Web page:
Our celebration of all things summer continues with this expert guide by award-winning landscape designer Fernando Wong, who opens up about his career and, for the green thumbs out there, shares his top tips to transform your garden.
1. I am a big believer in using color sparingly and am not a fan of hot colors, such as red in the garden. We joke in the office that we have a limited color palette of two colors and one of them is always green and the other is usually white.
2. I also like to layer my gardens with hedges in the same way one would use baseboards or crown moulding on the inside.
3. The most important thing, however, is to give things room to grow. A garden should look good but not perfect on day one. If there are no spaces between plants, there is no room for the garden to mature.
If your space is small, I suggest starting with…
Handmade Italian terra-cotta pots (I love the ones from Authentic Provence in West Palm Beach) filled with tomato plants and herbs.
My recs for summer planting…
Plant natives! Native plants, trees and palms are the ones that occur naturally in the region in which they originally started. They use much less water and create ecosystems that are the basis for all wildlife. I am working with the National Audubon Society restoring some islands off of Palm Beach and I have learned so much in the process. One of those things is that oak trees support over 500 species of caterpillar while Japanese ginkgo trees (replete with its truly stinky fruit) only support five species of caterpillar. This has huge implications when you consider that it literally takes thousands of caterpillars to raise just one brood of chickadees. Local nurseries are great resources for identifying which plants, trees and bushes are natives.
My landscape style…
I have always taken great pride in the fact that I do not have a particular style. We just won an award from the Palm Beach Preservation Foundation for doing a garden for a house there that looks like it could be deep in the heart of Provence, while at the same time, I just finished designing a botanical garden in Nassau for the Bahamian Government that is a dense but civilized jungle that will have the world’s largest collection of rare and exotic palms. I originally trained as an architect so I always use classical architectural principles, including scale, balance, harmony and symmetry in all of my designs. I think this is why we are able to successfully do projects all over the world with every architectural style imaginable.
Favorite project I’ve done…
I do not have a favorite project, but I do have some favorite moments — Matt Damon making me coffee in his kitchen is a good one as is Pharrell showing me his art collection; however, my all-time favorite is when I met my idol, Richard Meier, for the first time to talk about my concept for the Four Seasons at the Surf Club. That project may be the one I am most the proud of because it represents six years of my life as well as the fact that it is such a big canvas — eight acres. It was also so much fun collaborating with Richard, Joseph Dirand, Lee Mindel, the Four Seasons team and the owners, Marlene and Nadim Ashi. They all have marvelous style and they trusted me, which is a wonderful feeling.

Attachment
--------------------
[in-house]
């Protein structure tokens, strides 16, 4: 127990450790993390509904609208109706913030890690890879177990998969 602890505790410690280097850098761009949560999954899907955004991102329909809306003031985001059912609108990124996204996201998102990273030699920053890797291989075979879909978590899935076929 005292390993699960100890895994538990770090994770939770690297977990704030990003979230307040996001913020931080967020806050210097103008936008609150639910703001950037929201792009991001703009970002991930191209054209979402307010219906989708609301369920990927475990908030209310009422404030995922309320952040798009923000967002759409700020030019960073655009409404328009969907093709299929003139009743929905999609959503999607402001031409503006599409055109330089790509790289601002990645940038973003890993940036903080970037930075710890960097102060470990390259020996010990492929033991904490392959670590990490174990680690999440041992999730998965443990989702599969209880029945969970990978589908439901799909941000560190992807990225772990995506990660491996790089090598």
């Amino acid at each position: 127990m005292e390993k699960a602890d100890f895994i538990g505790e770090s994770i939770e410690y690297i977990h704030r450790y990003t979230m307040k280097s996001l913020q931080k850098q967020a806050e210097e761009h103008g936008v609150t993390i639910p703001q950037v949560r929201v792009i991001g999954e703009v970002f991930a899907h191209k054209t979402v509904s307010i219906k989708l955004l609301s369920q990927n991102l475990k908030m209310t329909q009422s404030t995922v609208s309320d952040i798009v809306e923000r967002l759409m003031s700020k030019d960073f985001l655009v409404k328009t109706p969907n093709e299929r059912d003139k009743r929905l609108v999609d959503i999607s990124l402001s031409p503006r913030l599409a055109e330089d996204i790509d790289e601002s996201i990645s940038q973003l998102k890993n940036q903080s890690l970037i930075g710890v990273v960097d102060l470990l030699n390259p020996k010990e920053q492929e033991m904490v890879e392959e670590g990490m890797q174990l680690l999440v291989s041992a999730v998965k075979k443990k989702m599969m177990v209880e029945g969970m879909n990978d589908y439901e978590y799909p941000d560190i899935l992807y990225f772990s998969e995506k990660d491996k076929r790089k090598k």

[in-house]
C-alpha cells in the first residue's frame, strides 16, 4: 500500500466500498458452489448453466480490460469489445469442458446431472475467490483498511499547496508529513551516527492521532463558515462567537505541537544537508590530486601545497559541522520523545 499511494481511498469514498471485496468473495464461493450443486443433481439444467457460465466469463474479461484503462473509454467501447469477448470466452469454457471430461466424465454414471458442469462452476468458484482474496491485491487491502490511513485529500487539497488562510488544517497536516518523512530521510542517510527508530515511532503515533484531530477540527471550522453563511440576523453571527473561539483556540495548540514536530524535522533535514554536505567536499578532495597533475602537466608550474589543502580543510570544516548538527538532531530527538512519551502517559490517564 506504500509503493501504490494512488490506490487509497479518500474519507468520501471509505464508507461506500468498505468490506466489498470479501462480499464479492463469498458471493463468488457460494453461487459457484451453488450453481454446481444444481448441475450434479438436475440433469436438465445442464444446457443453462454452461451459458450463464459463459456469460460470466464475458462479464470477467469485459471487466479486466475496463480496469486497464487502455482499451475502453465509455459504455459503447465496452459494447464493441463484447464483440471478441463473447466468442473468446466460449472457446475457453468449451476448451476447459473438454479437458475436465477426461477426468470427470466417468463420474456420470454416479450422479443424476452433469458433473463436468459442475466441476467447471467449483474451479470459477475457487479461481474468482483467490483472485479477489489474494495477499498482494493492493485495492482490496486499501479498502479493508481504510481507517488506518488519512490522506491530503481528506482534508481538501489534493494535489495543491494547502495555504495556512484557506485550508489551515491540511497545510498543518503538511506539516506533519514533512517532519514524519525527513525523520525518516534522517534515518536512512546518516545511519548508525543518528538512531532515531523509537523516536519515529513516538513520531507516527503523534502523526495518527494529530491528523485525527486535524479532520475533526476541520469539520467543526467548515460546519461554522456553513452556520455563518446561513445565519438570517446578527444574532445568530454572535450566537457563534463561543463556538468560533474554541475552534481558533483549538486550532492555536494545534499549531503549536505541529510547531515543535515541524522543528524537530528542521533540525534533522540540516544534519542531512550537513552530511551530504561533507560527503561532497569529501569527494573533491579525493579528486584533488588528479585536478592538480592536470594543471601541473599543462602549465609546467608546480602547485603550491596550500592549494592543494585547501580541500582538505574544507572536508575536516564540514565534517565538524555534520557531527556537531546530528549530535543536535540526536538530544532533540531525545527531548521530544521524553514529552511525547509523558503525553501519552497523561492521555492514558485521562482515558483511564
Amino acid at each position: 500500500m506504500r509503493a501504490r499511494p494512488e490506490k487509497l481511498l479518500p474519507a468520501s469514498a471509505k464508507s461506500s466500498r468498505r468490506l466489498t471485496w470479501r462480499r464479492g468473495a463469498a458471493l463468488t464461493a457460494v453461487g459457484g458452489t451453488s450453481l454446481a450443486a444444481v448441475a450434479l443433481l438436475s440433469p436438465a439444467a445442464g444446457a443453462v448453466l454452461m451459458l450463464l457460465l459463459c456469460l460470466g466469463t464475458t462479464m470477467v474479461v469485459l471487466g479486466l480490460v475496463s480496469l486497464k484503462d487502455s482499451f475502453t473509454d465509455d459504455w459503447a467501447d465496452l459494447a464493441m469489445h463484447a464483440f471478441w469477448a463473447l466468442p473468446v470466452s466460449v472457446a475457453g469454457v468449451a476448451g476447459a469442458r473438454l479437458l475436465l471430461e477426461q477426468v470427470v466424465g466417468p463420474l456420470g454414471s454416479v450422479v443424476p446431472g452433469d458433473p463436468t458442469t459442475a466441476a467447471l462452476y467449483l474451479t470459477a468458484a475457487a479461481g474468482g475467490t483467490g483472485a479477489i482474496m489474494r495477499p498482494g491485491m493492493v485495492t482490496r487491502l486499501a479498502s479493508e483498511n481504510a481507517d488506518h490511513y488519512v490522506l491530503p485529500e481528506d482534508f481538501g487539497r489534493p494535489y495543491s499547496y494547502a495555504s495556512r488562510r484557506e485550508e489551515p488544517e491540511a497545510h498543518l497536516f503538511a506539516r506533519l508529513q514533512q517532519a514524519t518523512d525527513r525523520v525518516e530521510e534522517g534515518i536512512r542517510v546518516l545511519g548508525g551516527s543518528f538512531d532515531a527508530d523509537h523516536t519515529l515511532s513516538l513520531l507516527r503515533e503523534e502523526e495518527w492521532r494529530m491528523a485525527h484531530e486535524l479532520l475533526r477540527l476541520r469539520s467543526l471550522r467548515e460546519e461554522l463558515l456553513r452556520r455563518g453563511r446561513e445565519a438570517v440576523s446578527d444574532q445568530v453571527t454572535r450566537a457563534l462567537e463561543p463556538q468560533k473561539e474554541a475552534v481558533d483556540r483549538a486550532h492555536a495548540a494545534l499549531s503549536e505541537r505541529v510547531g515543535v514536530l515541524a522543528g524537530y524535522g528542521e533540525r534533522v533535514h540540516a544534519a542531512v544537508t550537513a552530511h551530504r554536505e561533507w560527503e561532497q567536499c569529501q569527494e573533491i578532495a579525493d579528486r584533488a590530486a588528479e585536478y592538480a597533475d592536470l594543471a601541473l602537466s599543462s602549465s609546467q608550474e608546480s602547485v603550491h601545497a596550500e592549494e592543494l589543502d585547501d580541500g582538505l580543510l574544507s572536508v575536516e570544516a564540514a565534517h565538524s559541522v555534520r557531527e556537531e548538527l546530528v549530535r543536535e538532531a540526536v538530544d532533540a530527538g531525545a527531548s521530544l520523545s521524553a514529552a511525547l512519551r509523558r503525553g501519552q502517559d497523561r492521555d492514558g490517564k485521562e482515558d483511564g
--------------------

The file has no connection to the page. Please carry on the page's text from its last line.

And the most challenging…
All projects are challenging and rewarding in different ways. But there is no question that commercial projects are the most challenging. It is always a miracle when you see a hotel or condominium that is truly magnificent because, by the time it is finished, it has gone through so much value engineering as well as a myriad of federal, state and local regulations that all have huge impacts on the design. The most rewarding thing is when the owner puts together a team of people who have a similar design aesthetic and then lets us all do our thing. Fortunately, I am doing a project like that presently for a new Four Seasons in Fort Lauderdale with two of the most talented and exciting designers on the planet right now: Martin Brudnizki and Tara Bernerd. When you are privileged enough to collaborate with that kind of genius, it certainly makes the commercial work much more fun.
I have a few favorites. Versailles is awe-inspiring, the Singapore Botanic Garden has the most magnificent orchids in the world and Belvoir Castle (which means “beautiful view” in French but is inexplicably pronounced Beaver by the English) is one of the most magical. The Duke and Duchess of Rutland own Belvoir. The Duchess is a good friend who discovered 10 years ago that her 2,300-acre “garden” was originally designed by one of the world’s most famous landscape designers, Lancelot “Capability” Brown. She has been restoring it ever since it. It has sweeping views and is very romantic. Such a fantasy of mine — what I could do with over 2,000 acres!
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